Earlier this year, we shared a series of articles that featured cities from around the world that have transformed into bike-friendly cities. The purpose of the Bike Friendly Cities series was to inspire Western Australia and particularly the City of Perth to #InvestInCycling.
From the largest of cities such as New York, to more Perth-sized cities such as Austin and Davis, there are many recent examples of cities that are finding ways to transform their built environments to create safe, liveable and vibrant places to work, recreate and live by encouraging more of its residents to cycle.
In total, nine bike-friendly cities in this series were featured. If you haven’t had a chance to view them all, below are the links.
New York City, USA | Calgary, Canada | London, England | Seville, Spain | Austin, USA | San Francisco, USA | Davis, USA | Barcelona, Spain | Vancouver, Canada
Overall, our observations are that there are six common elements that all of these cities have shown to increase cycling participation successfully. These are:
- Strong political and community support
- Rapidly building a complete cycle network and not piece by piece
- Piloting separated infrastructure with temporary and removable delineators, trialling what works and making quick adjustments towards installing permanent protected and separated infrastructure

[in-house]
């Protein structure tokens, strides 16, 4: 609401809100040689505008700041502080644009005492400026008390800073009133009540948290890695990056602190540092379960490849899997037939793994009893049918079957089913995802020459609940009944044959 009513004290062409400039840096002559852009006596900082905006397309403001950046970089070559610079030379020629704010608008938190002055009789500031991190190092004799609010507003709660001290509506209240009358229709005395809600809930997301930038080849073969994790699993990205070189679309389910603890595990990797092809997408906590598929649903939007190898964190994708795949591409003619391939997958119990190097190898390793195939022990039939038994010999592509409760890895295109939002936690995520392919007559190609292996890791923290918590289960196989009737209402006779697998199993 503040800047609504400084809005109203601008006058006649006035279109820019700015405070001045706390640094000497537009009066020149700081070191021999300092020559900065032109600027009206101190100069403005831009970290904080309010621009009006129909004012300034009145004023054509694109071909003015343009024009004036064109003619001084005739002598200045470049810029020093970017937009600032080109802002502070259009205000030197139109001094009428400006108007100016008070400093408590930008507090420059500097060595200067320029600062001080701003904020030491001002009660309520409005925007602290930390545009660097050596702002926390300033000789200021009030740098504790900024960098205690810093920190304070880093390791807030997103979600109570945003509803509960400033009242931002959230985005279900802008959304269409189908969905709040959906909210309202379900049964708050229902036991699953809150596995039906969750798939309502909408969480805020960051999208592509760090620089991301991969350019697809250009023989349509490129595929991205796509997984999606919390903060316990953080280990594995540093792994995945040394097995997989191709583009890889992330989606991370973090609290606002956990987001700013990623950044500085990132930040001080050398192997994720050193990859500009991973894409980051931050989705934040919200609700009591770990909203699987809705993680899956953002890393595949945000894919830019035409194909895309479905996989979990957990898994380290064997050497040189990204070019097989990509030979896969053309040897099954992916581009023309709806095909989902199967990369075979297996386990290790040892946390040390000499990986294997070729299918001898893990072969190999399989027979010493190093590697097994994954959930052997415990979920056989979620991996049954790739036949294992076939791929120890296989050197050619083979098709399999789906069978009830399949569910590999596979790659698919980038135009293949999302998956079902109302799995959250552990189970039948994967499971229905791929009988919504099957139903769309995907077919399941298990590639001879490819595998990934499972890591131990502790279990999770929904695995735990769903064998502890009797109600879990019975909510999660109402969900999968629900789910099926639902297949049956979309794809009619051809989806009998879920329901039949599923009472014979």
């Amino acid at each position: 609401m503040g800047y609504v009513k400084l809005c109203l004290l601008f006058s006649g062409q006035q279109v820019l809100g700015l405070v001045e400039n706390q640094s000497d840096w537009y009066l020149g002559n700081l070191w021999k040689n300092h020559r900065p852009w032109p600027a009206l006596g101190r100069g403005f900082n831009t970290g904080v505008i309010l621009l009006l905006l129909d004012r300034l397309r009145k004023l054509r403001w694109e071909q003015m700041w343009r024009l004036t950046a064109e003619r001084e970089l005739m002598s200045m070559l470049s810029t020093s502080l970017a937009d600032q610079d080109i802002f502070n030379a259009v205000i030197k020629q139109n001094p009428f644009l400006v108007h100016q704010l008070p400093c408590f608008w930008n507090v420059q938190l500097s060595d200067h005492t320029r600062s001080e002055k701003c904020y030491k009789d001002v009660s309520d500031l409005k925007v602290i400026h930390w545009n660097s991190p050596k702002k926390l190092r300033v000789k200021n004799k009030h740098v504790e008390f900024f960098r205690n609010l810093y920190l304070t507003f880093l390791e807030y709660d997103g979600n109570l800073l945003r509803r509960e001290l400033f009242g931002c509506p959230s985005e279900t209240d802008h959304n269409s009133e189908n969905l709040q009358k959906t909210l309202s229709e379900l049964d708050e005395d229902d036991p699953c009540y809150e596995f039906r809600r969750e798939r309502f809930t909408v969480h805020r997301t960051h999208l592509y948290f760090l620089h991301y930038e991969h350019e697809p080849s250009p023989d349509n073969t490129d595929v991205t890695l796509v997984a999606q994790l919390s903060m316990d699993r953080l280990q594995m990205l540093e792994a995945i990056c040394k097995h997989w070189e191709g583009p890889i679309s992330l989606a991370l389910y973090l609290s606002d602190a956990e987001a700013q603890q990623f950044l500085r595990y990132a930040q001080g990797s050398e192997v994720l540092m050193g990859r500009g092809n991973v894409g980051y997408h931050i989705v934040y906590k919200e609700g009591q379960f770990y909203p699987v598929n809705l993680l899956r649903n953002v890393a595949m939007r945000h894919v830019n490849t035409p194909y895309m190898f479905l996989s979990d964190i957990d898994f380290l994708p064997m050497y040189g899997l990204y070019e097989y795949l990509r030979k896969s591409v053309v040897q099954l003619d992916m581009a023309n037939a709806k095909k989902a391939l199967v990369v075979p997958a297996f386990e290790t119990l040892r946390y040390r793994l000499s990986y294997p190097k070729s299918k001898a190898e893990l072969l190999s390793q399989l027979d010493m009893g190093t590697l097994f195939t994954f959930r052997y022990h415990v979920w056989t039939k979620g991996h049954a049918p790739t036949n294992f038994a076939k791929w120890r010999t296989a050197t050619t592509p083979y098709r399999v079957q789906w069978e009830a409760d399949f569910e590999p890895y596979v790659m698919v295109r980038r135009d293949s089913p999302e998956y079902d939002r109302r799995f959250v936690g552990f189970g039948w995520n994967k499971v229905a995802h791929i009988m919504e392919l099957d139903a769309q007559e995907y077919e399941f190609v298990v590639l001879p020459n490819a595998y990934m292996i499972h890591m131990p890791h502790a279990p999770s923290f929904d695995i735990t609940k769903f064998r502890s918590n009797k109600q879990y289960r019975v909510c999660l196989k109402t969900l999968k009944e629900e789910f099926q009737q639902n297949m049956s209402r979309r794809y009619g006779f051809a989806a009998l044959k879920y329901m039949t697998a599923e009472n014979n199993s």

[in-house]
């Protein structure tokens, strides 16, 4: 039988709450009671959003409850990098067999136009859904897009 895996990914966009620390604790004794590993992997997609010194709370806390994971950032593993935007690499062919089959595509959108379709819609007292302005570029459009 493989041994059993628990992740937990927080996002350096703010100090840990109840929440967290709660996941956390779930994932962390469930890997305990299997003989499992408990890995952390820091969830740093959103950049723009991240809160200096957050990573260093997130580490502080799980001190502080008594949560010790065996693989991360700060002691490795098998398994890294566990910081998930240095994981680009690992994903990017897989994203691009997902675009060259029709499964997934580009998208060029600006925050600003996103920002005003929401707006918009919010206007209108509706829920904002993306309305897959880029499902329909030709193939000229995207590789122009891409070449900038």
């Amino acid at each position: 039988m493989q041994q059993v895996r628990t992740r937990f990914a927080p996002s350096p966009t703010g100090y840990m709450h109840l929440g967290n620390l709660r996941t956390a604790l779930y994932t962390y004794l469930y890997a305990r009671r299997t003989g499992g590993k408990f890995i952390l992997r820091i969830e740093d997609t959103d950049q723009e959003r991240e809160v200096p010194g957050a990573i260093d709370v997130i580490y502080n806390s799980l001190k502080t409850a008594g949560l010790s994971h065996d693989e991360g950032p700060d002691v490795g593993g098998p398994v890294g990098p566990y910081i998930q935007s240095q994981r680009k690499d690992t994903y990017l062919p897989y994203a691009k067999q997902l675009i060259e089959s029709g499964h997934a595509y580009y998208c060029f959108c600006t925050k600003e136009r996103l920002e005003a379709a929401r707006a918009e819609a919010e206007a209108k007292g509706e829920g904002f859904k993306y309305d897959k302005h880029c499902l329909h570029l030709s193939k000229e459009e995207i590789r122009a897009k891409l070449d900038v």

- Constructing a cycling infrastructure “landmark” or “flagship” project that the whole community wants to visit and ride to “kick start” and promote cycling in the city.
- Prioritising infrastructure that facilitates short trips by bike that connects key destinations, such as schools, stations and activity centres (shopping/cafe strips).
The key point here is that none of these cities transformed without a ‘tipping point’. All cities had challenges, setbacks and opposition but only those that had strong community and political support were the ones that persevered.
In Perth, we have a great Principal Shared Path network leading into the city – and recent extensions of the Fremantle Railway PSP and Tonkin Highway PSP are great examples. Yet once we reach the perimeter of the CBD, the network ends and riders must fend for themselves competing with motor vehicles and buses or share spaces with high pedestrian activity.
This is where we are calling for your support. The Department of Transport and the City of Perth are asking for community feedback to develop a new Perth Greater CBD Transport Plan. The outcome will be a 10-year vision for transport investment in the Perth CBD, and a four-year program of evidence-based initiatives to be implemented between 2020 and 2024.
As WA’s capital, Perth has the opportunity to be revitalised by considering how we prioritise how we travel to, from and through our growing and vibrant city centre. Over the last six months, WestCycle has contributed to three workshops as part of a Reference Group that included a variety of stakeholders. It is now your turn to speak up to make bike riding a more viable and accessible form of transport in the CBD.
This is a once in 10-year opportunity to help set the direction for a future Perth and we need as many people as possible to speak up for to make bike riding a more viable and accessible form of transport in the CBD.
To complete the survey, visit: https://www.mysaytransport.wa.gov.au/cbd-transport-plan